Taking Care of Your Inner Health 2.
The first of these two Inner Health articles dealt with diet, healthy eating and exercise habits. This article deals with hygiene and avoiding the dreaded “tummy bugs.”
Poor hygiene can lead to food poisoning and gastro-enteritis. The biggest cause of food poisoning is transmitted from the hands of people who do not thoroughly wash them after visiting the toilet. A few weeks ago, when I first started planning these articles I decided to do a private poll on how many men fail to wash their hands after visiting the toilet. The result was a real scary 60%. Obviously this figure cannot be claimed as totally accurate because I did not hang around public toilets for long periods; instead I just took my time when visiting a public toilet, washing and drying my hands thoroughly. During this period I found that around 40% walked out without washing and a further 20% just flicked their hands under running water. Parents please note that the time to educate your children about washing their hands starts as soon as the start going to the toilet alone. Habits that start in early childhood usually remain with us.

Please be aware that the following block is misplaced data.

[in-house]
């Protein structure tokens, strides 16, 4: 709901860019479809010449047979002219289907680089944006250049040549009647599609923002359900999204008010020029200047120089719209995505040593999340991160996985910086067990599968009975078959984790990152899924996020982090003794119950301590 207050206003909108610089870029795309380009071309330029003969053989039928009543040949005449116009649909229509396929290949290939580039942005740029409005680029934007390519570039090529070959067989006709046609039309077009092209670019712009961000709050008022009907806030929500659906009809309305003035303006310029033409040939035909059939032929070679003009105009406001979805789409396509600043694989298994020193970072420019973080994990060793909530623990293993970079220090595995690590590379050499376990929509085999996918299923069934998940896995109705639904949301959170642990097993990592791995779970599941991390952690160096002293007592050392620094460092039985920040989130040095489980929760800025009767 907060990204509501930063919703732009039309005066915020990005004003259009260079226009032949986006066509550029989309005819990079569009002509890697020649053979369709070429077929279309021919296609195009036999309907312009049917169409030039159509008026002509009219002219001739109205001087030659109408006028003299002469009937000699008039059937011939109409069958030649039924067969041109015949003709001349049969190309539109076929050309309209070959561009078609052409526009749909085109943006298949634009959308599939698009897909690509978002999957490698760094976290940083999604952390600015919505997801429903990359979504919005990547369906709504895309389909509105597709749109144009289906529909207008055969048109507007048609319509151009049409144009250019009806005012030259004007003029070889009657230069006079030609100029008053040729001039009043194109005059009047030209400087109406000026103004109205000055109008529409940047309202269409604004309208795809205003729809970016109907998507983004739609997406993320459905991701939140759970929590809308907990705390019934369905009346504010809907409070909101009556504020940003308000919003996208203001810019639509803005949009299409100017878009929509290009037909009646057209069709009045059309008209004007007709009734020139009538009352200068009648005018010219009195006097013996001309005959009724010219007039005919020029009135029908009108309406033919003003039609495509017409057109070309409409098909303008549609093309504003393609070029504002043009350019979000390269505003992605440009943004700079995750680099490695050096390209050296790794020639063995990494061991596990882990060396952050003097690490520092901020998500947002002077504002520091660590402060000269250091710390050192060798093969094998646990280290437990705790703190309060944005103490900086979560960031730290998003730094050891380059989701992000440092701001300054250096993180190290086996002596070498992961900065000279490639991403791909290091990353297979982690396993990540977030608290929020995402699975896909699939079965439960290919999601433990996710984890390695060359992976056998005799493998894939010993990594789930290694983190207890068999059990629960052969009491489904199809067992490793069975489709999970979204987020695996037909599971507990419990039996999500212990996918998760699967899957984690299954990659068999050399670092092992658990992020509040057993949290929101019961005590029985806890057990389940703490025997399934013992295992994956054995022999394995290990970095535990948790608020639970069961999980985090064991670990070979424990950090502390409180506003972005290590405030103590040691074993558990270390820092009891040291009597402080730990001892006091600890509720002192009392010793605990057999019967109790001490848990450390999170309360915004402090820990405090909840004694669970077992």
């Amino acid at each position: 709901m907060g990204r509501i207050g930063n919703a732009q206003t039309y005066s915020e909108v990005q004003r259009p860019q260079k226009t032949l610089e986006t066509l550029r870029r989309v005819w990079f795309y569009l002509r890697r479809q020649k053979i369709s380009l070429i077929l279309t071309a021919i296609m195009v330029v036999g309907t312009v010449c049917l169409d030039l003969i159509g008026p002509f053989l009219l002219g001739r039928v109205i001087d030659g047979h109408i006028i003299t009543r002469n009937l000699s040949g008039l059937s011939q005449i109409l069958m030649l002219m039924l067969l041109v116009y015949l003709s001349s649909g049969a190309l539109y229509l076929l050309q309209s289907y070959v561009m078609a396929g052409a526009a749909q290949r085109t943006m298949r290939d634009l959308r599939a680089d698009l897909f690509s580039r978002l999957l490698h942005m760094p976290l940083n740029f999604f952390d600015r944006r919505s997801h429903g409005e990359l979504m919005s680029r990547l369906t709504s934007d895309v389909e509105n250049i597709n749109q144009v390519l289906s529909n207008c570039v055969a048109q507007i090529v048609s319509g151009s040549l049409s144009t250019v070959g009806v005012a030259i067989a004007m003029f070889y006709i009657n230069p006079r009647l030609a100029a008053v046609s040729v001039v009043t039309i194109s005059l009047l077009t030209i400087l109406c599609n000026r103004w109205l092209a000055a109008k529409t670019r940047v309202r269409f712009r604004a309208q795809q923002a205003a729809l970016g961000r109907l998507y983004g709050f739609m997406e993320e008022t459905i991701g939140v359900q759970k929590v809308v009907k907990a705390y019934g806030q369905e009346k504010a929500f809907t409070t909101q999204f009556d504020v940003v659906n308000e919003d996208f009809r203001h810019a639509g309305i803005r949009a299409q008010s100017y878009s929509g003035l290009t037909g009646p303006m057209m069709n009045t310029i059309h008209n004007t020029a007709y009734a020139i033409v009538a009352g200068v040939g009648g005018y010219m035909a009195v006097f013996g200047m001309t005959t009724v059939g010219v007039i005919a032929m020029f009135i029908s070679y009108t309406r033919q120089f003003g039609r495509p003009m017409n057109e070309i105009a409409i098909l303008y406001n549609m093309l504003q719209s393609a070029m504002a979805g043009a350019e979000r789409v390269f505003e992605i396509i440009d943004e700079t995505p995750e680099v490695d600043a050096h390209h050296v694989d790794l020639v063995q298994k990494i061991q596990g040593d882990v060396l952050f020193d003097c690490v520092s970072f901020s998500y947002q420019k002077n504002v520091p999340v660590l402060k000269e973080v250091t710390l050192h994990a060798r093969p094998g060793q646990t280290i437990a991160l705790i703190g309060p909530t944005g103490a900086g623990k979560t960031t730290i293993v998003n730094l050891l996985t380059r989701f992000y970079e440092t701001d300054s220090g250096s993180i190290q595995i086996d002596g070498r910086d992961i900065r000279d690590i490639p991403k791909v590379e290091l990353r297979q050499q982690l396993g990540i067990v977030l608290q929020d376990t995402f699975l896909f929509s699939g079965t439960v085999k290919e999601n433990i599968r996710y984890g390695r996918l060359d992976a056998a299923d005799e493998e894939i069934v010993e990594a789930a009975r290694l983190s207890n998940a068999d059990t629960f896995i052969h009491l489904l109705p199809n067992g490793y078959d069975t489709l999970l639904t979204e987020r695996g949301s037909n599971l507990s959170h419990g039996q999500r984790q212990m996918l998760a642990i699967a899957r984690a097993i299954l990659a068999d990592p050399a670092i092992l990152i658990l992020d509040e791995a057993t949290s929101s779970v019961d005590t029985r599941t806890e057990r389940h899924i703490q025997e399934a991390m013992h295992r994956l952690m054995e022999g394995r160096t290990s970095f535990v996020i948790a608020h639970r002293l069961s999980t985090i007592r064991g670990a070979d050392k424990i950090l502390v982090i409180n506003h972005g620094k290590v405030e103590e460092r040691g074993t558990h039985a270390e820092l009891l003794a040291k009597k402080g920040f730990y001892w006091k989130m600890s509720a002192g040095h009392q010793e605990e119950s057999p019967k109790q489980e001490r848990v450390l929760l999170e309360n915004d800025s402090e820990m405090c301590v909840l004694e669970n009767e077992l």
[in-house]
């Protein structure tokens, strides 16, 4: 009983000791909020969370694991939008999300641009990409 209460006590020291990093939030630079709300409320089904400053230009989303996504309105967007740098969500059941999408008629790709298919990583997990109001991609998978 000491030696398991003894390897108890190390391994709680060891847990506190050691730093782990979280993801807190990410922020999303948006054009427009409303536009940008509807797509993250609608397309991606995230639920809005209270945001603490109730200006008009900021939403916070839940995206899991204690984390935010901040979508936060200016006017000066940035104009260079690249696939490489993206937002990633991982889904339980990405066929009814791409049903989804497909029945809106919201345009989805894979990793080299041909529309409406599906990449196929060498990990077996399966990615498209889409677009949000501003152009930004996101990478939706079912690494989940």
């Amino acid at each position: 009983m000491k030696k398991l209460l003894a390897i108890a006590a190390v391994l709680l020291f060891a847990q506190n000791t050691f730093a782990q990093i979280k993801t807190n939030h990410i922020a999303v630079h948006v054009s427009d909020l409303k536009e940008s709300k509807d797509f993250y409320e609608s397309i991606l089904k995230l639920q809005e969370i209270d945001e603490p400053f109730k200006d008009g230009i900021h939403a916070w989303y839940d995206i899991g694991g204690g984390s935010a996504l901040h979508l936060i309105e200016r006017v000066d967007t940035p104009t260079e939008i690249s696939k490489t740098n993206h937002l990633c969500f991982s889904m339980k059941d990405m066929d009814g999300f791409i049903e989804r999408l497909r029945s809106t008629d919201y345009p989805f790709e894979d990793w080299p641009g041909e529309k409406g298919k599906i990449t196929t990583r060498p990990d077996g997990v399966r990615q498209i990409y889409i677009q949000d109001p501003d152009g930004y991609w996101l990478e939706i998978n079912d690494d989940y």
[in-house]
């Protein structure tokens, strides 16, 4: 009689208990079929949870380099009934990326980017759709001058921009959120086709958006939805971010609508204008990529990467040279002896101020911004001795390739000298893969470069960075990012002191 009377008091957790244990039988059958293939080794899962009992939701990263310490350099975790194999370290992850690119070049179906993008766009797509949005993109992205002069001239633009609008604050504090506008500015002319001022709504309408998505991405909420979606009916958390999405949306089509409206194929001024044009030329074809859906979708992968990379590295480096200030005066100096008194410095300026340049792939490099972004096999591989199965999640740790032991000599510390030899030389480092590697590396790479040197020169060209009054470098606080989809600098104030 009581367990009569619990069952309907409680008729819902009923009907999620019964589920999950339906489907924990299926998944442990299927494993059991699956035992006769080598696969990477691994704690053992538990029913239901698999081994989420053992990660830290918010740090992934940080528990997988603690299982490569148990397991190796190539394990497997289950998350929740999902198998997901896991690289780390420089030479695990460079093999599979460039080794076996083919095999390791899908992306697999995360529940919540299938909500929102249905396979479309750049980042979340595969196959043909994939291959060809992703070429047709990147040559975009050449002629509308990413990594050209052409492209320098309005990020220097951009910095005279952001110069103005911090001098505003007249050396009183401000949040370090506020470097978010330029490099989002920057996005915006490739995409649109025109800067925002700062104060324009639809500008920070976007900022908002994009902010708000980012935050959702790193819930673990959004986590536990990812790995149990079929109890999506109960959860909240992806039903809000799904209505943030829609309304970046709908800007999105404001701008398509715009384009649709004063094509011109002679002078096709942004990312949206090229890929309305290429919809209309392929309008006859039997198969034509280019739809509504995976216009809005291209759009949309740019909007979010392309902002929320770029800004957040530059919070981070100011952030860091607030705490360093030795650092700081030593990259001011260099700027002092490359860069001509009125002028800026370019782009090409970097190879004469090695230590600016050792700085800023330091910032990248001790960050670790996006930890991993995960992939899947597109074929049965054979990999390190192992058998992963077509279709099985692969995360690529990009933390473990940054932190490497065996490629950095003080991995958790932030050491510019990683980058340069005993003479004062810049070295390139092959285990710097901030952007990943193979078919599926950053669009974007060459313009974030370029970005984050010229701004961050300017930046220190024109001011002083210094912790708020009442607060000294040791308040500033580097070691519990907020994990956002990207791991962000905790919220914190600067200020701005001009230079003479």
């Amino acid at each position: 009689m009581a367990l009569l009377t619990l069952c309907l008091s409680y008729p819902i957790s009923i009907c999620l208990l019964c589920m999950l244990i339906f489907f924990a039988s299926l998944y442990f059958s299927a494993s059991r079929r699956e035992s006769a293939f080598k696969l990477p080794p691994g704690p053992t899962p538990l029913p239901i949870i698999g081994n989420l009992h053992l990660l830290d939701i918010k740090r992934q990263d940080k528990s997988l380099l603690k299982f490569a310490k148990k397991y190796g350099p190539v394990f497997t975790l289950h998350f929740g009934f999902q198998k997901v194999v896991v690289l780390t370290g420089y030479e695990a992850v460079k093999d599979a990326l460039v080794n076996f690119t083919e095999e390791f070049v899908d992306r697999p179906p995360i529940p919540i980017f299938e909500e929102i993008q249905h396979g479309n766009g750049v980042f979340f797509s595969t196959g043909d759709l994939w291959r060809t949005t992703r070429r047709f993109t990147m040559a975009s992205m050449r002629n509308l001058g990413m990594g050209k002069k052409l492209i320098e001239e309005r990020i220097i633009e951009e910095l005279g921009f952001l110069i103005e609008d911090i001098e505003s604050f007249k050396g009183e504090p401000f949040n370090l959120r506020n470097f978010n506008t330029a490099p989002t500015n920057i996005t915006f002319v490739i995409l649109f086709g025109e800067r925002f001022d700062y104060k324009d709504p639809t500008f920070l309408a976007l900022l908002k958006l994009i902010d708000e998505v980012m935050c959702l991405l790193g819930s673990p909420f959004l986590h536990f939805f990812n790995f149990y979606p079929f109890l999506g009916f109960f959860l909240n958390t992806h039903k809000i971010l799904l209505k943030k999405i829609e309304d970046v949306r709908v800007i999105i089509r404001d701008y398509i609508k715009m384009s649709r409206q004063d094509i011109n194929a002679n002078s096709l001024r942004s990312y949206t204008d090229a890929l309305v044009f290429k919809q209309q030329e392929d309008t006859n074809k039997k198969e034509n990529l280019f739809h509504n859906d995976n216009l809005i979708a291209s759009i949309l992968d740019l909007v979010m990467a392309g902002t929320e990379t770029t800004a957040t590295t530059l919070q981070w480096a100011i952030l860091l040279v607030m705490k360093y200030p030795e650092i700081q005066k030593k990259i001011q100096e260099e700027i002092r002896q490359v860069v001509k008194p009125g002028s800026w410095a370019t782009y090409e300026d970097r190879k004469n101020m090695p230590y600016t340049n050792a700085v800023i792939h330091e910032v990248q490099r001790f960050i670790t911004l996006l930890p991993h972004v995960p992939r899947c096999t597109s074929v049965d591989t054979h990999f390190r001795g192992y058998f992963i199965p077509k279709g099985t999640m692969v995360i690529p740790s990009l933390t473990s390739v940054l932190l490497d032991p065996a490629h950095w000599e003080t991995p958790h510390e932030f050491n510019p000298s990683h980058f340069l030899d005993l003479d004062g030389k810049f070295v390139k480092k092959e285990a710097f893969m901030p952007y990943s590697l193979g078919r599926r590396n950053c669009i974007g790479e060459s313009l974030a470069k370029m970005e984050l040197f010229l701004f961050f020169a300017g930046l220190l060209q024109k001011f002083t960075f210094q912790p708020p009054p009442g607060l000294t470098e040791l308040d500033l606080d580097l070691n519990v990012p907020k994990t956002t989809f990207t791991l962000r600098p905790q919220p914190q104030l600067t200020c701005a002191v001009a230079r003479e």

Storing food is important, more so in hot weather when bacteria flourish on the surface of chilled or frozen food which start to warm up in the hot boot of a car as you drive home from the supermarket. The same applies to storing food in an inefficient or overloaded refrigerator. Here are some tips:
– Meat that is not frozen should be covered and refrigerated at a minimum temperature of 37 degrees Fahrenheit (4 degrees C). It must be covered fully and aluminum foil is better than plastic wrap to ensure that light doesn’t penetrate.
– We all re-heat food at times and most are guilty of just warming rather than heating. Bacteria thrive on cooked meat surfaces and warming doesn’t destroy bacteria. If you are re-heating please re-heat thoroughly to ensure that bacteria does not survive.
Certain people have allergies to various things such as: dairy products, nuts, shellfish etc. and eating these foods may result in diarrhea, palpitations or a skin rash. Others simply have food intolerance and find that their insides react to particular substances. If this problem is persistent it may be due to an underlying disease and you should visit your doctor. When the problem is identified it will be possible to avoid the offending foods and limit the recurrence.
When you are fully sure that your actions and habits are compatible to good food hygiene you are able to identify problems in those around you early and obtain early medical action to cure them. If your hygiene isn’t up to standard you can never be sure when a health problem exists. – It’s worth the effort to take care of your inner health for your own peace of mind.
This article is copyright © David McCarthy 2006 and may be reproduced in its entirety with no additions.